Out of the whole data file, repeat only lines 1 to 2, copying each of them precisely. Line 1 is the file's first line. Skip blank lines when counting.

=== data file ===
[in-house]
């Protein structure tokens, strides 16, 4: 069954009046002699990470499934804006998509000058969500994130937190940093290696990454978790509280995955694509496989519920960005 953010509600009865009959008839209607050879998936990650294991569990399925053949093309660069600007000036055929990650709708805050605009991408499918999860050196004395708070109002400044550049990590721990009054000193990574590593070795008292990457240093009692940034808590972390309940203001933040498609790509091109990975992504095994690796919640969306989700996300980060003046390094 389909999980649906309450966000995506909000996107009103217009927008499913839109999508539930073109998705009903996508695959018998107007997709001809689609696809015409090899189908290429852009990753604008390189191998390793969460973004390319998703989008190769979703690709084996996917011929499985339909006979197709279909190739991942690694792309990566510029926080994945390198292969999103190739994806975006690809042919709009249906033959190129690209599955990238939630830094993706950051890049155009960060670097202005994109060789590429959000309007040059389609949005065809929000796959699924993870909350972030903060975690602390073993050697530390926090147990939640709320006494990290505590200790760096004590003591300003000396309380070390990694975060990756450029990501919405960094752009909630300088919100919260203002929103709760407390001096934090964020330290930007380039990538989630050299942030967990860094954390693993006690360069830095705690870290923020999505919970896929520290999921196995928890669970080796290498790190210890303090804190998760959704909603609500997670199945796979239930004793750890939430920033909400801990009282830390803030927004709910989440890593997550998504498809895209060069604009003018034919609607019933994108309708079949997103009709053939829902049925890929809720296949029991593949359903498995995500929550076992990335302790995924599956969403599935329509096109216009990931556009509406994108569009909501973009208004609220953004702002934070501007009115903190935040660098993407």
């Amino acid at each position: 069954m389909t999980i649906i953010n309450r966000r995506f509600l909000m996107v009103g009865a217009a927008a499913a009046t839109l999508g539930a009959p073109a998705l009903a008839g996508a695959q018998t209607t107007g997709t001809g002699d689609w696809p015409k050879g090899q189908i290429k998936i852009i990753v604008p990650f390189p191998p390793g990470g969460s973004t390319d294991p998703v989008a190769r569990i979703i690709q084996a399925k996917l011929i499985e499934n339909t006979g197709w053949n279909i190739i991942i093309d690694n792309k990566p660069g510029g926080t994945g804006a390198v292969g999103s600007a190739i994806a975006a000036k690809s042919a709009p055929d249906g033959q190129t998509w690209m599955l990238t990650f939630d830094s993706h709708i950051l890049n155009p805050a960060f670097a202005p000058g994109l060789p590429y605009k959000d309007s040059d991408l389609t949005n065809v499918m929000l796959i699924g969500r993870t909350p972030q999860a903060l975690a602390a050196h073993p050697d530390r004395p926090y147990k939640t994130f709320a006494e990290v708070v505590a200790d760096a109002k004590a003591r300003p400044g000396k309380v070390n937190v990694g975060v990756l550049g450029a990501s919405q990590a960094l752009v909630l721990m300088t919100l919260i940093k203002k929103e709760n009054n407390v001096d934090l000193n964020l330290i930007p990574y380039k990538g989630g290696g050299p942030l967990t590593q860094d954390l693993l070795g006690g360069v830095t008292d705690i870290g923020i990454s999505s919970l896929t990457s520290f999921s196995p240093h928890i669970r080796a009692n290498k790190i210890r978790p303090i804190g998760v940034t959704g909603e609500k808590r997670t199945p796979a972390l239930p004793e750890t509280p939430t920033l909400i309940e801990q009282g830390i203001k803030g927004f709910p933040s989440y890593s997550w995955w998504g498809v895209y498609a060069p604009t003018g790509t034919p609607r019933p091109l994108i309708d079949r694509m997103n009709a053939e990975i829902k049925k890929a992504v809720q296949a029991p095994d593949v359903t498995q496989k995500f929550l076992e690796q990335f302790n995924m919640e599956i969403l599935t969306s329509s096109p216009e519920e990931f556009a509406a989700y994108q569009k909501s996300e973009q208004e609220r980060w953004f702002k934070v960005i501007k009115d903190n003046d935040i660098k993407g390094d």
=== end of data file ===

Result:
[in-house]
């Protein structure tokens, strides 16, 4: 069954009046002699990470499934804006998509000058969500994130937190940093290696990454978790509280995955694509496989519920960005 953010509600009865009959008839209607050879998936990650294991569990399925053949093309660069600007000036055929990650709708805050605009991408499918999860050196004395708070109002400044550049990590721990009054000193990574590593070795008292990457240093009692940034808590972390309940203001933040498609790509091109990975992504095994690796919640969306989700996300980060003046390094 389909999980649906309450966000995506909000996107009103217009927008499913839109999508539930073109998705009903996508695959018998107007997709001809689609696809015409090899189908290429852009990753604008390189191998390793969460973004390319998703989008190769979703690709084996996917011929499985339909006979197709279909190739991942690694792309990566510029926080994945390198292969999103190739994806975006690809042919709009249906033959190129690209599955990238939630830094993706950051890049155009960060670097202005994109060789590429959000309007040059389609949005065809929000796959699924993870909350972030903060975690602390073993050697530390926090147990939640709320006494990290505590200790760096004590003591300003000396309380070390990694975060990756450029990501919405960094752009909630300088919100919260203002929103709760407390001096934090964020330290930007380039990538989630050299942030967990860094954390693993006690360069830095705690870290923020999505919970896929520290999921196995928890669970080796290498790190210890303090804190998760959704909603609500997670199945796979239930004793750890939430920033909400801990009282830390803030927004709910989440890593997550998504498809895209060069604009003018034919609607019933994108309708079949997103009709053939829902049925890929809720296949029991593949359903498995995500929550076992990335302790995924599956969403599935329509096109216009990931556009509406994108569009909501973009208004609220953004702002934070501007009115903190935040660098993407």